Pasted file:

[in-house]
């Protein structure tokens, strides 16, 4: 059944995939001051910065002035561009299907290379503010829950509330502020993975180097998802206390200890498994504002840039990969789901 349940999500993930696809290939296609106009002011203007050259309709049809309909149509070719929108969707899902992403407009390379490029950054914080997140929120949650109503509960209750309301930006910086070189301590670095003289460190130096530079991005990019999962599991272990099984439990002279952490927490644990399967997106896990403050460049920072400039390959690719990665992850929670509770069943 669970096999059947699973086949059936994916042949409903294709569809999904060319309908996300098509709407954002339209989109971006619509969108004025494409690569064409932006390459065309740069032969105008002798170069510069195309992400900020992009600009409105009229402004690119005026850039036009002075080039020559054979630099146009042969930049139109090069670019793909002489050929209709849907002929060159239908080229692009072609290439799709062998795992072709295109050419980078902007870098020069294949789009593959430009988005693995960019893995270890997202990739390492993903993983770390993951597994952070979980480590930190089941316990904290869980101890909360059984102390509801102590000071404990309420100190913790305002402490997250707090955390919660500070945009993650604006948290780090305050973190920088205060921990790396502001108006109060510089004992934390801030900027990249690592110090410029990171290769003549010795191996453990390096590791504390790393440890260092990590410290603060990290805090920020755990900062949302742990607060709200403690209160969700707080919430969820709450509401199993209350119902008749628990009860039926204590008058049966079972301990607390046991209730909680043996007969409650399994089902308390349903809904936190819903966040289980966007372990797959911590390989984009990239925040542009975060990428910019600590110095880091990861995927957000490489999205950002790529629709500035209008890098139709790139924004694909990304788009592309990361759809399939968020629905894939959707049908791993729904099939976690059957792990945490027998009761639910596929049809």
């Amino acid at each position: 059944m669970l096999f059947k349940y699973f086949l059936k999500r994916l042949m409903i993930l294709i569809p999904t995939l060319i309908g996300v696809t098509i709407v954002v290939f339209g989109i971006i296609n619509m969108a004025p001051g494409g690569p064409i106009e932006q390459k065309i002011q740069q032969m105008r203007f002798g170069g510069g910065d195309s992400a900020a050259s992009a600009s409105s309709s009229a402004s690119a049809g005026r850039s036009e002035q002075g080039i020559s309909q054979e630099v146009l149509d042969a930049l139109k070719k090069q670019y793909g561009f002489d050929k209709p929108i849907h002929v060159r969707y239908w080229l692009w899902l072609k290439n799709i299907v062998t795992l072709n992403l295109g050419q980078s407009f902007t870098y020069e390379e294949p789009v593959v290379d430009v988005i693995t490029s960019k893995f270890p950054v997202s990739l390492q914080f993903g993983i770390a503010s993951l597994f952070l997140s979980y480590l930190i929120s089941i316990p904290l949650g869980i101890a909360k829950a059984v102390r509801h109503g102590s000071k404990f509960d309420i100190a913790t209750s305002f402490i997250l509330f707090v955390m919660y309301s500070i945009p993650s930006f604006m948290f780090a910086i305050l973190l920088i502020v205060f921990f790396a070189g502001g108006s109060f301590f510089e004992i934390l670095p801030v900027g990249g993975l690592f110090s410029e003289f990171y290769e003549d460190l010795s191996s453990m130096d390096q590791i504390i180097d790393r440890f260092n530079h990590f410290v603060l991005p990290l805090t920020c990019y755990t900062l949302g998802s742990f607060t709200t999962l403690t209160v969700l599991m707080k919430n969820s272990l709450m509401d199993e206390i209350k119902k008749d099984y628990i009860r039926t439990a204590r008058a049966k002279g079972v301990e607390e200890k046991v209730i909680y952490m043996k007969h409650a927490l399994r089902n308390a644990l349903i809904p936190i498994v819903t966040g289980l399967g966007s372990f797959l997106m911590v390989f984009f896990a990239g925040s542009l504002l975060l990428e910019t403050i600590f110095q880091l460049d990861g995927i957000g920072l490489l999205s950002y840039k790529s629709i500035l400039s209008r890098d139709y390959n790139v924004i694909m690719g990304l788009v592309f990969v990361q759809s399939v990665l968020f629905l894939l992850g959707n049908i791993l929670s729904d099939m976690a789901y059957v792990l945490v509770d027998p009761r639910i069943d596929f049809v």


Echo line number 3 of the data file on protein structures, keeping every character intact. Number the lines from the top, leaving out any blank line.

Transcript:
């Amino acid at each position: 059944m669970l096999f059947k349940y699973f086949l059936k999500r994916l042949m409903i993930l294709i569809p999904t995939l060319i309908g996300v696809t098509i709407v954002v290939f339209g989109i971006i296609n619509m969108a004025p001051g494409g690569p064409i106009e932006q390459k065309i002011q740069q032969m105008r203007f002798g170069g510069g910065d195309s992400a900020a050259s992009a600009s409105s309709s009229a402004s690119a049809g005026r850039s036009e002035q002075g080039i020559s309909q054979e630099v146009l149509d042969a930049l139109k070719k090069q670019y793909g561009f002489d050929k209709p929108i849907h002929v060159r969707y239908w080229l692009w899902l072609k290439n799709i299907v062998t795992l072709n992403l295109g050419q980078s407009f902007t870098y020069e390379e294949p789009v593959v290379d430009v988005i693995t490029s960019k893995f270890p950054v997202s990739l390492q914080f993903g993983i770390a503010s993951l597994f952070l997140s979980y480590l930190i929120s089941i316990p904290l949650g869980i101890a909360k829950a059984v102390r509801h109503g102590s000071k404990f509960d309420i100190a913790t209750s305002f402490i997250l509330f707090v955390m919660y309301s500070i945009p993650s930006f604006m948290f780090a910086i305050l973190l920088i502020v205060f921990f790396a070189g502001g108006s109060f301590f510089e004992i934390l670095p801030v900027g990249g993975l690592f110090s410029e003289f990171y290769e003549d460190l010795s191996s453990m130096d390096q590791i504390i180097d790393r440890f260092n530079h990590f410290v603060l991005p990290l805090t920020c990019y755990t900062l949302g998802s742990f607060t709200t999962l403690t209160v969700l599991m707080k919430n969820s272990l709450m509401d199993e206390i209350k119902k008749d099984y628990i009860r039926t439990a204590r008058a049966k002279g079972v301990e607390e200890k046991v209730i909680y952490m043996k007969h409650a927490l399994r089902n308390a644990l349903i809904p936190i498994v819903t966040g289980l399967g966007s372990f797959l997106m911590v390989f984009f896990a990239g925040s542009l504002l975060l990428e910019t403050i600590f110095q880091l460049d990861g995927i957000g920072l490489l999205s950002y840039k790529s629709i500035l400039s209008r890098d139709y390959n790139v924004i694909m690719g990304l788009v592309f990969v990361q759809s399939v990665l968020f629905l894939l992850g959707n049908i791993l929670s729904d099939m976690a789901y059957v792990l945490v509770d027998p009761r639910i069943d596929f049809v």